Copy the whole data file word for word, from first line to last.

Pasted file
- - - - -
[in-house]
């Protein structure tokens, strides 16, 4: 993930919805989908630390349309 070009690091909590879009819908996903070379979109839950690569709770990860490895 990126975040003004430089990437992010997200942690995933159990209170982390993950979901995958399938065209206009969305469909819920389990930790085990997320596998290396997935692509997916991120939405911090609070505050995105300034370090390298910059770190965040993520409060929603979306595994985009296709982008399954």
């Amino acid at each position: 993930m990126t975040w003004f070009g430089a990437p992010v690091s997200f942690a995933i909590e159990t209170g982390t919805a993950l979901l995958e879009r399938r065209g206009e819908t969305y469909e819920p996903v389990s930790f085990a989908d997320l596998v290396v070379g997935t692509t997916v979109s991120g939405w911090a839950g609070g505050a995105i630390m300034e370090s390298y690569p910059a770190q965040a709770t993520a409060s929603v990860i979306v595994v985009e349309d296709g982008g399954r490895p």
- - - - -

[in-house]
């Protein structure tokens, strides 16, 4: 993930919805989908630390349309 070009690091909590879009819908996903070379979109839950690569709770990860490895 990126975040003004430089990437992010997200942690995933159990209170982390993950979901995958399938065209206009969305469909819920389990930790085990997320596998290396997935692509997916991120939405911090609070505050995105300034370090390298910059770190965040993520409060929603979306595994985009296709982008399954």
């Amino acid at each position: 993930m990126t975040w003004f070009g430089a990437p992010v690091s997200f942690a995933i909590e159990t209170g982390t919805a993950l979901l995958e879009r399938r065209g206009e819908t969305y469909e819920p996903v389990s930790f085990a989908d997320l596998v290396v070379g997935t692509t997916v979109s991120g939405w911090a839950g609070g505050a995105i630390m300034e370090s390298y690569p910059a770190q965040a709770t993520a409060s929603v990860i979306v595994v985009e349309d296709g982008g399954r490895p």